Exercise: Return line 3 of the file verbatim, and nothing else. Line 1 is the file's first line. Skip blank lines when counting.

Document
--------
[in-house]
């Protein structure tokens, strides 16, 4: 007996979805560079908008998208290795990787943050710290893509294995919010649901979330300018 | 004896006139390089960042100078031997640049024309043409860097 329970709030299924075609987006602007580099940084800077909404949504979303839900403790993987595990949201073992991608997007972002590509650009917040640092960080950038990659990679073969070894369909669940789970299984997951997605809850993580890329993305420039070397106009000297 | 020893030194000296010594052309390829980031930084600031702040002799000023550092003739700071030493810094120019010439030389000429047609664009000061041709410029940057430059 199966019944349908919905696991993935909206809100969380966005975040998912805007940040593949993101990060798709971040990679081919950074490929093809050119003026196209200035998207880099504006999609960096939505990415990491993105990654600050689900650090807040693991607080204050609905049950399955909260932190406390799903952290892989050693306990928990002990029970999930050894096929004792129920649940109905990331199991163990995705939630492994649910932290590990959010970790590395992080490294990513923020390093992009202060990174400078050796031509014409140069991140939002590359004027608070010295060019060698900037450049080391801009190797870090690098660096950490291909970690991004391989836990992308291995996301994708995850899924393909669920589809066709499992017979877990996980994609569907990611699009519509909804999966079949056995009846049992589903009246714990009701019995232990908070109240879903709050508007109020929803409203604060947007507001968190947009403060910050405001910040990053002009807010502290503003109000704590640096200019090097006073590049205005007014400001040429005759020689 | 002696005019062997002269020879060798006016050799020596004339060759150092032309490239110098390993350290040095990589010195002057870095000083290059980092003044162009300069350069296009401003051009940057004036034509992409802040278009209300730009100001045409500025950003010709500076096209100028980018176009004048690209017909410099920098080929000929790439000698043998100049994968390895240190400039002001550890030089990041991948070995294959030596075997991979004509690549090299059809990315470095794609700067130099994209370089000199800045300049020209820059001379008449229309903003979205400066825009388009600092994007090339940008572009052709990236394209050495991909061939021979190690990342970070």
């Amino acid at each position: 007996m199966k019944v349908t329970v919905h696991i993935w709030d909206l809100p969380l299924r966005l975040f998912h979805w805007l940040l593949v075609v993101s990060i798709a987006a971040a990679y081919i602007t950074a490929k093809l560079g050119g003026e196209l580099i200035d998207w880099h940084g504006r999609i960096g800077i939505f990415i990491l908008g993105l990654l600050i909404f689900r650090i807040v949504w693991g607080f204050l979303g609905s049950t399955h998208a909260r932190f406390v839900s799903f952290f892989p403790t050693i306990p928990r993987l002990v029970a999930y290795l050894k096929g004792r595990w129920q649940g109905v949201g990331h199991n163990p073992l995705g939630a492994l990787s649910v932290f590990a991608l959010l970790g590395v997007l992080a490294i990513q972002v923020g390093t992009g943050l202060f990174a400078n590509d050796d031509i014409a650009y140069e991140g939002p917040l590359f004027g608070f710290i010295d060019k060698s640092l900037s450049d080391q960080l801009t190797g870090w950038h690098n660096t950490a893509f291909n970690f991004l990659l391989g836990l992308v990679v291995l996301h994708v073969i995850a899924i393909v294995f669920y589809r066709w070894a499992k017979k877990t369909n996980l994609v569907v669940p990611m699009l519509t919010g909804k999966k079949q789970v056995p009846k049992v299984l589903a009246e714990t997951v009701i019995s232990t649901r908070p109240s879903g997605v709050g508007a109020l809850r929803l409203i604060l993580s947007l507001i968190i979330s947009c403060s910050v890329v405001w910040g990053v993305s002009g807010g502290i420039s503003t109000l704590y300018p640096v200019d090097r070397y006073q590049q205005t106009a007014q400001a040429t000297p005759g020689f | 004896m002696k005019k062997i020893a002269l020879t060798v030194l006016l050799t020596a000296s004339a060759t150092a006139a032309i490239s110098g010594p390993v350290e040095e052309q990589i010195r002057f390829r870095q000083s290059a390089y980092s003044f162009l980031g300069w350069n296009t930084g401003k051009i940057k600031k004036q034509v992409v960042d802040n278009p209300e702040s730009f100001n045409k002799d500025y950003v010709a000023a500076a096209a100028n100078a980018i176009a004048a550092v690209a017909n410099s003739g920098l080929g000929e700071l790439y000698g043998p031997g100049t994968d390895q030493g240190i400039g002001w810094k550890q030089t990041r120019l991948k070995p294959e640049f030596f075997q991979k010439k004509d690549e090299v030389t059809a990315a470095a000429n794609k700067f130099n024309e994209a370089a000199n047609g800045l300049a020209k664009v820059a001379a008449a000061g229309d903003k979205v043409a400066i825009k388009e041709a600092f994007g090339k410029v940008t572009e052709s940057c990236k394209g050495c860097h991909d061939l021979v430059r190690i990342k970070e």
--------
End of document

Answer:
């Amino acid at each position: 007996m199966k019944v349908t329970v919905h696991i993935w709030d909206l809100p969380l299924r966005l975040f998912h979805w805007l940040l593949v075609v993101s990060i798709a987006a971040a990679y081919i602007t950074a490929k093809l560079g050119g003026e196209l580099i200035d998207w880099h940084g504006r999609i960096g800077i939505f990415i990491l908008g993105l990654l600050i909404f689900r650090i807040v949504w693991g607080f204050l979303g609905s049950t399955h998208a909260r932190f406390v839900s799903f952290f892989p403790t050693i306990p928990r993987l002990v029970a999930y290795l050894k096929g004792r595990w129920q649940g109905v949201g990331h199991n163990p073992l995705g939630a492994l990787s649910v932290f590990a991608l959010l970790g590395v997007l992080a490294i990513q972002v923020g390093t992009g943050l202060f990174a400078n590509d050796d031509i014409a650009y140069e991140g939002p917040l590359f004027g608070f710290i010295d060019k060698s640092l900037s450049d080391q960080l801009t190797g870090w950038h690098n660096t950490a893509f291909n970690f991004l990659l391989g836990l992308v990679v291995l996301h994708v073969i995850a899924i393909v294995f669920y589809r066709w070894a499992k017979k877990t369909n996980l994609v569907v669940p990611m699009l519509t919010g909804k999966k079949q789970v056995p009846k049992v299984l589903a009246e714990t997951v009701i019995s232990t649901r908070p109240s879903g997605v709050g508007a109020l809850r929803l409203i604060l993580s947007l507001i968190i979330s947009c403060s910050v890329v405001w910040g990053v993305s002009g807010g502290i420039s503003t109000l704590y300018p640096v200019d090097r070397y006073q590049q205005t106009a007014q400001a040429t000297p005759g020689f | 004896m002696k005019k062997i020893a002269l020879t060798v030194l006016l050799t020596a000296s004339a060759t150092a006139a032309i490239s110098g010594p390993v350290e040095e052309q990589i010195r002057f390829r870095q000083s290059a390089y980092s003044f162009l980031g300069w350069n296009t930084g401003k051009i940057k600031k004036q034509v992409v960042d802040n278009p209300e702040s730009f100001n045409k002799d500025y950003v010709a000023a500076a096209a100028n100078a980018i176009a004048a550092v690209a017909n410099s003739g920098l080929g000929e700071l790439y000698g043998p031997g100049t994968d390895q030493g240190i400039g002001w810094k550890q030089t990041r120019l991948k070995p294959e640049f030596f075997q991979k010439k004509d690549e090299v030389t059809a990315a470095a000429n794609k700067f130099n024309e994209a370089a000199n047609g800045l300049a020209k664009v820059a001379a008449a000061g229309d903003k979205v043409a400066i825009k388009e041709a600092f994007g090339k410029v940008t572009e052709s940057c990236k394209g050495c860097h991909d061939l021979v430059r190690i990342k970070e």